Heidelcast For August 28, 2022: Every Tribe, Tongue, And Nation (14): Second Head Of Doctrine (6)

In this episode Dr Clark continues his series on the the Canons of Dort where we are looking at the Second Head of Doctrine of the Canons of Dort on the atonement. One of the principals in the Arminian controversy leading up to Dort was Franciscus Gormarus (1563–1641). He was one of Arminius’ colleagues in the theology faculty at the University of Leiden. He was one of the first to blow the whistle, as it were, on Arminius’ teaching and he was assigned to hold public and private discussions with Arminius (who did not publish anything in his lifetime) to discover what Arminius was saying. When Arminius died in 1609, however, the directors of the university proposed to replace him with an even more radical professor, Conrad Vorstius (1569–1622), who was later condemned by the Synod of Dort as a Socinian. Gormarus was so disgusted that he left. He went to Saumur, which later became famous as the home of the John Cameron (who succeeded Gomarus) and Moises Amyraut (1596–1644), who theorized that Christ died to make salvation available to all. That doctrine is known as hypothetical universalism. What you might not know is that there was an early proponent of a version of that doctrine at the Synod of Dort. He was one of the English delegates. Dr Clark explains the connection and how the Canons of Dort help us respond to “hypothetical universalism.” The opening audio clip is Dr Martyn Lloyd-Jones.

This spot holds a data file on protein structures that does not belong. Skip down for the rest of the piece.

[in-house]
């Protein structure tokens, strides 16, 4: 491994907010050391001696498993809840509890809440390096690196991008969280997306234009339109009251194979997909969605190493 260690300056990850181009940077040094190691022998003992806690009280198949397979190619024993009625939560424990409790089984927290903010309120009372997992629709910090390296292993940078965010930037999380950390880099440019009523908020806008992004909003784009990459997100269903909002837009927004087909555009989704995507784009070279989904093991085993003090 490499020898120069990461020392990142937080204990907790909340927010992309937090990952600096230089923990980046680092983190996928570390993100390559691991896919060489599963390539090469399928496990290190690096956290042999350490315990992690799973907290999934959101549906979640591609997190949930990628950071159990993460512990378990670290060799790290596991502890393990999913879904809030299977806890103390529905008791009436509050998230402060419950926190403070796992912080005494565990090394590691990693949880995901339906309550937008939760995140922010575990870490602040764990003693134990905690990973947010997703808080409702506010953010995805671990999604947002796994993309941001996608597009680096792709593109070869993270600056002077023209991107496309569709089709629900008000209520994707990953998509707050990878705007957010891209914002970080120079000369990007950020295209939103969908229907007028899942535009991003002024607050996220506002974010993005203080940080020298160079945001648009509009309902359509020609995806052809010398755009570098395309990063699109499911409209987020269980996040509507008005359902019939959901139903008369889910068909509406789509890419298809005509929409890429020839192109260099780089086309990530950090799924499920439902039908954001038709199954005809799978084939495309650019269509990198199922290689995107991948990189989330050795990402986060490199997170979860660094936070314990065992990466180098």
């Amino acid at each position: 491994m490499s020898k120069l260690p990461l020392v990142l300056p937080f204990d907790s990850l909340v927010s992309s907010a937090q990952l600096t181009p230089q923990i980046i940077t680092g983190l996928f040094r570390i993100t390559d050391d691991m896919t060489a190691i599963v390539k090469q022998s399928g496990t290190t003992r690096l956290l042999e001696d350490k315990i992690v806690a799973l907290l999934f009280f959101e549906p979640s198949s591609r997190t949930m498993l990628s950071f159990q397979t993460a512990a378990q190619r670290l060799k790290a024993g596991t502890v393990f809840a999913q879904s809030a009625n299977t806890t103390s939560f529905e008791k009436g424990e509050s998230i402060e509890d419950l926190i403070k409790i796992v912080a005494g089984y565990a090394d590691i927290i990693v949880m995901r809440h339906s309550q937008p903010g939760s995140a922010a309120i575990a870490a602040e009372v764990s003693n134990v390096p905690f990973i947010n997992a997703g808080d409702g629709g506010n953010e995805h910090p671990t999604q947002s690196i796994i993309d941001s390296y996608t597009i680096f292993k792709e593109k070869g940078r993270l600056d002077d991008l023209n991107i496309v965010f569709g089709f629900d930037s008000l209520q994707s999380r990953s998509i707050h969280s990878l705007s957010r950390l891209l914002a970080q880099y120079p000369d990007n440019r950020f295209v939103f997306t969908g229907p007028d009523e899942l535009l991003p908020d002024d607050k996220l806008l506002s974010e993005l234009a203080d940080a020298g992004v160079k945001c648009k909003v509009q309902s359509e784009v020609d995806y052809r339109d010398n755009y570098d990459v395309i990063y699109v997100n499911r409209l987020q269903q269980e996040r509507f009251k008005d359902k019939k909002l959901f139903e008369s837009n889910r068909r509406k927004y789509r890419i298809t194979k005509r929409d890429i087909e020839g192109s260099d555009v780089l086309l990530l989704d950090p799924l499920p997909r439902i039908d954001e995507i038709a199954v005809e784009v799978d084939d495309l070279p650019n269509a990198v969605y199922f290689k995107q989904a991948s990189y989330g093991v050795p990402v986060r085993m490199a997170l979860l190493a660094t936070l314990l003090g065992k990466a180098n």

The Heidelcast is proud to be sponsored by Reformation Heritage Books. Please show them that you are grateful for their support by visiting RHB online (or in person if you are in Grand Rapids), where you can find  J. Gresham Machen, Things Unseen: A Systematic Introduction to the Christian Faith and Reformed Theology. It retails for $49.99 The RHB price is $25.00. Just as we listen to (and create) podcasts, in 1935 Machen tried a experimental technology called radio. He tried teaching Reformed theology via WIP radio in Philadelphia. In so doing he produced a clear, concise account of the Christian faith. This is an excellent collection that you will be glad that you read. It is a good introduction to Machen too. Don’t forget: when you go to RHB please be sure to tell them that the Heidelcast sent you.



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